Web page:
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- From: David Megginson <email@example.com>
- To: xml-dev Mailing List <firstname.lastname@example.org>
- Date: Sat, 13 Dec 1997 13:44:48 -0500
This has been a fascinating discussion on what XML conformance means
in an XML processor -- I think that it has helped people like me (who
are not in the SIG or in the WG) to understand more of the WG's
reasoning on the very strict rules for XML conformance.
I recognise James's concern that explicitly allowing
non-error-reporting XML processors could cause non-conforming variants
of XML to become common -- given the unfortunate history of HTML, I am
not prepared to dismiss that concern lightly. It is surprising,
however, that although some proponents (not James) claim XML as "a
simplified form of SGML," XML is actually much more rigid than full
SGML on this point. Let me quote from a (non-normative) note to the
SGML standard, ISO 8879:1986, clause 15.4:
NOTE -- A conforming SGML system need not have a validating SGML
parser. Implementors can therefore decide whether to incur the
overhead of validation in a given system. A user whose text editing
system allowed the validation and correction of SGML documents, for
example, would not require the validation process to be repeated
when the documents are processed by a formatting system.
In other words, if I have read the standard correctly (something that
all of us fail to do at times), full SGML allows parsers that do not
report errors, but XML does not.
It is ironic that we can call PSGML a "conforming, non-validating"
SGML editor, but that we must call it a "non-conforming" XML editor
(even with my XML patches).
CODE SIZE AND THE INTERNET
This inflexibility on XML's part is especially surprising given that
XML is designed for the Internet, where code size (whether for Java
applets or ActiveX controls) is _much_ more critical than it is in a
Imagine a Java programmer who has just written a 100K applet, and is
considering adding XML support as an extra feature. I am concerned
that we could not convince that programmer to add even a 24K XML
parser like Ælfred (especially after she's spent three weeks
optimising for size); we certainly will not convince her to add 50K or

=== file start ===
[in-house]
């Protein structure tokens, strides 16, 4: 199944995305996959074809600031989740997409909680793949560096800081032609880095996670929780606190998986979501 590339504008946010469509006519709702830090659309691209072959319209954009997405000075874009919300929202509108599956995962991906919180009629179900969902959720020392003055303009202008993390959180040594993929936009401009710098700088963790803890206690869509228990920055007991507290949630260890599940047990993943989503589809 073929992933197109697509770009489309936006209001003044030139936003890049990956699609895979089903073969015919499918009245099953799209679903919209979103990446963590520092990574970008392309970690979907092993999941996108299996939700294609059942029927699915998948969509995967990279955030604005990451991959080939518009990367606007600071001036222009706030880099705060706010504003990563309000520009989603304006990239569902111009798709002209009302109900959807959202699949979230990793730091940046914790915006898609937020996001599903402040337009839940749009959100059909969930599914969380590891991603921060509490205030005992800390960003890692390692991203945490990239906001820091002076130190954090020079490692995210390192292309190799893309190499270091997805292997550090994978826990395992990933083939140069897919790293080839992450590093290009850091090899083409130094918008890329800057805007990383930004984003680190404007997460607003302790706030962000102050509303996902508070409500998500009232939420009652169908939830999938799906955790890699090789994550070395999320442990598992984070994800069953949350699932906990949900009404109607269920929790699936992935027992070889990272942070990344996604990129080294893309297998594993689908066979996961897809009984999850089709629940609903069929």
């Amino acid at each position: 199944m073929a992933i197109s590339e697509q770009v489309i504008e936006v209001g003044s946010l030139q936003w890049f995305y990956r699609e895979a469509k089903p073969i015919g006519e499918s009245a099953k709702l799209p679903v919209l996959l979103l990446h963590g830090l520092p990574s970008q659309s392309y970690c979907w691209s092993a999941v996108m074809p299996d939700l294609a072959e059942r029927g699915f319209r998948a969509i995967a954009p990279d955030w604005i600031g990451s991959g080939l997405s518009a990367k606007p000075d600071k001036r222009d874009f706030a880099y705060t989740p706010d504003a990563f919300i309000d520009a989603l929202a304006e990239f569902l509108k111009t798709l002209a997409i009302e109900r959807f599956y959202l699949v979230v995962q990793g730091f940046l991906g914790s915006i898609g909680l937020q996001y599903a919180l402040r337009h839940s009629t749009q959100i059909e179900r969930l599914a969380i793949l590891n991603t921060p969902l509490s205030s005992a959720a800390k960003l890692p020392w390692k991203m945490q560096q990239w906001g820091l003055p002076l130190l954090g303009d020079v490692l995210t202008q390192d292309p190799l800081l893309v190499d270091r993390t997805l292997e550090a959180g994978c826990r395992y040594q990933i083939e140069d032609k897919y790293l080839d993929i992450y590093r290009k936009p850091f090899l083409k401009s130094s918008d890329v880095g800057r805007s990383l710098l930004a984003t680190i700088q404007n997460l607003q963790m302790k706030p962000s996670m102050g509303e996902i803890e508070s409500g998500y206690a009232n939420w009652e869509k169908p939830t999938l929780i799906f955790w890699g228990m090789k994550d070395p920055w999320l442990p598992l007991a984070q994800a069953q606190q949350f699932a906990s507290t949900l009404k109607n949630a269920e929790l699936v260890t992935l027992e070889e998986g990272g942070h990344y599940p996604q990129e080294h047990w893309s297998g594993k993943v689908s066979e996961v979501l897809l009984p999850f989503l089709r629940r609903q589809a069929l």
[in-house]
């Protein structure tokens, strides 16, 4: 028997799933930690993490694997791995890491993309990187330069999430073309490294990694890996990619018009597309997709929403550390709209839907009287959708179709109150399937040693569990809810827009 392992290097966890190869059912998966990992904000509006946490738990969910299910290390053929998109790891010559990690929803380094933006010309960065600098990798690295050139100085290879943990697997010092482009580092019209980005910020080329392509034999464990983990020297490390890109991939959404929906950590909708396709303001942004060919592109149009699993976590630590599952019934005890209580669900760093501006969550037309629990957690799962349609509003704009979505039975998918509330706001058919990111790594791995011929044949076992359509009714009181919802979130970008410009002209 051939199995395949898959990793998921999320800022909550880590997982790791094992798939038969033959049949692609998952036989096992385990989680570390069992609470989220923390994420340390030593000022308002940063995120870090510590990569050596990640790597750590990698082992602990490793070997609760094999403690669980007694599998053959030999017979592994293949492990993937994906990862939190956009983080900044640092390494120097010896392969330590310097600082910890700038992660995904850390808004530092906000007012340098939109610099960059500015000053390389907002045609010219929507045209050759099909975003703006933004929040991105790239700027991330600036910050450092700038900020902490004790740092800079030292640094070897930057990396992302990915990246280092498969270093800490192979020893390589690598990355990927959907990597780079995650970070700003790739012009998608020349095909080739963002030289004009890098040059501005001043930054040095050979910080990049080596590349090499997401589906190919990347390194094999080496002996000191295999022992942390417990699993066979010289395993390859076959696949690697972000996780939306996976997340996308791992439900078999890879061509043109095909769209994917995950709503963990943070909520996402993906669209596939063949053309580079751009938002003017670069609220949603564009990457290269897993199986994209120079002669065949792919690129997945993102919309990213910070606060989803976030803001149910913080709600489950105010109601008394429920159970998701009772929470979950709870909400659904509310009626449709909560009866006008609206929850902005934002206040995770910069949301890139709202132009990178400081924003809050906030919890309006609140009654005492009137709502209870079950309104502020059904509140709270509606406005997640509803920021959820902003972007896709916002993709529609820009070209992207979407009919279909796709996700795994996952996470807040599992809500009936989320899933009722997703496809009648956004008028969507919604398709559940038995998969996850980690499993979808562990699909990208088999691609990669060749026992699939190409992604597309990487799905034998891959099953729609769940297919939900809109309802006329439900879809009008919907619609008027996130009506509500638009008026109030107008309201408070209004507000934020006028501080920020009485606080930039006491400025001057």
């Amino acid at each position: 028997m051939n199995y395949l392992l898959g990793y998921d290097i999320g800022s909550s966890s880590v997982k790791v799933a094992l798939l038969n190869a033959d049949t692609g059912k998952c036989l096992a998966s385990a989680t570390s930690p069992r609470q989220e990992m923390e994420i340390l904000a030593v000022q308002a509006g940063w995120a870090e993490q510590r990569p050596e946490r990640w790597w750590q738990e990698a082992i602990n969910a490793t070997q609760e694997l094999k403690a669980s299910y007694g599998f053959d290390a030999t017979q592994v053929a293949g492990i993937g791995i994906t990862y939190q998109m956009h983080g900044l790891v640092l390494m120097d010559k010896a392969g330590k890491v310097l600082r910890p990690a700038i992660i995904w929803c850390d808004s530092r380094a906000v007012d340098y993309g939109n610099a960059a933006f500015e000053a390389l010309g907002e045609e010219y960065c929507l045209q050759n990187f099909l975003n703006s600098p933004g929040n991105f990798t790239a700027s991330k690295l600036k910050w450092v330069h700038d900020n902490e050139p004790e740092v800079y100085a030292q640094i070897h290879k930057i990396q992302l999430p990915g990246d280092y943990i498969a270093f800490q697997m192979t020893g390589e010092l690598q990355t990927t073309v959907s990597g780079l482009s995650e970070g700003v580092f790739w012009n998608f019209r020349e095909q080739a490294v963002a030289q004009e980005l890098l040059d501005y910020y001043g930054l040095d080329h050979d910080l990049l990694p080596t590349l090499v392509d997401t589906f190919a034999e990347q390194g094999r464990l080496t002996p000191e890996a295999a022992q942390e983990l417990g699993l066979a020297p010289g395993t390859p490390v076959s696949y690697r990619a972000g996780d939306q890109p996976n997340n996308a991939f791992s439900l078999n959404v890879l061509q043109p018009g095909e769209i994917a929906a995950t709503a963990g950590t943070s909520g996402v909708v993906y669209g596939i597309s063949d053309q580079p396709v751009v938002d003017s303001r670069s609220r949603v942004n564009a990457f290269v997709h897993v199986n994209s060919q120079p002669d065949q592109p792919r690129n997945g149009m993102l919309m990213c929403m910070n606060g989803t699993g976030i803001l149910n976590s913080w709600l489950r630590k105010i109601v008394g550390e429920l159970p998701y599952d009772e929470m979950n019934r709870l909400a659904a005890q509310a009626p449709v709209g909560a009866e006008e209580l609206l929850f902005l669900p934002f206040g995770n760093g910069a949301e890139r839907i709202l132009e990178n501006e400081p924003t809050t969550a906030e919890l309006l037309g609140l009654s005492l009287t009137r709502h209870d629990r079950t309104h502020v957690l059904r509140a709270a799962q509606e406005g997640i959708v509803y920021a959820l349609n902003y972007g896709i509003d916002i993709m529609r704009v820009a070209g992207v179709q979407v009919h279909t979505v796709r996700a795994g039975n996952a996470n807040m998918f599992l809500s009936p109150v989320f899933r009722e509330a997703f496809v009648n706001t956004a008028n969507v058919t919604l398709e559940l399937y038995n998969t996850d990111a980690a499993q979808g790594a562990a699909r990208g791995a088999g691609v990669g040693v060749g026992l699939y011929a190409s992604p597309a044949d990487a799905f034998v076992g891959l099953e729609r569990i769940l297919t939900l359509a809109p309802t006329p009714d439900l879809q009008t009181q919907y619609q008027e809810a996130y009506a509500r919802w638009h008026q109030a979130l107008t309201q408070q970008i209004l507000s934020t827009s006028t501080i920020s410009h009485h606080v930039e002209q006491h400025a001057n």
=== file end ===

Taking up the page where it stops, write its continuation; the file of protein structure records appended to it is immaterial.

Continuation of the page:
100K of class files for a full error-reporting XML parser, doubling
the size of the applet. As it stands, however, her applet will be
non-conforming unless it uses a conforming parser, so strictly
speaking, the programmer will not be able to claim XML support if she
uses a smaller XML parser like Ælfred.
Ideally, I'd like to get Ælfred to under 10K to help with acceptance
in the Java community; practically, I'll be thrilled if I can get it
down to under 20K. I cannot justify bloating it to 40K or 50K.
PRAGMATISM AND DEVIANT BEHAVIOUR
The strongest argument, however, comes from pragmatism. A W3C
recommendation has relatively little moral force compared even to an
IETF RFC, much less an International Standard, so if conformance is
too difficult, most people just won't bother conforming (look at some
of the widely-ignored HTML drafts that have come out).
It makes sense, then, for XML to try to channel and regulate deviant
behaviour rather than simply looking away and denying its existence.
Instead of declaring every simple, non-error-reporting processor
"non-conforming" (and thus, not regulating it at all), why not define
a standard behaviour for those parsers as well, and create standard
terms for labelling them? At least then, people will know what
GUARDING THE GRAIL
Like a former rebel who has just found a job, bought a house, or
become a new parent, the XML WG now has something to protect, and they
are naturally adapting precisely the conservatism that a vocal
minority of XML supporters used to attack in the SGML establishment
(and sometimes, as in the case of error-reporting, they have outdone
the SGML community in their conservatism).
This is a normal and expected development, but I expect that
privately, at least, some of the original XML evangelists must be
starting to look more sympathetically at what they used to consider
unnecessary rigidity and purism in the SGML community.
All the best,
David Megginson email@example.com
Microstar Software Ltd. firstname.lastname@example.org
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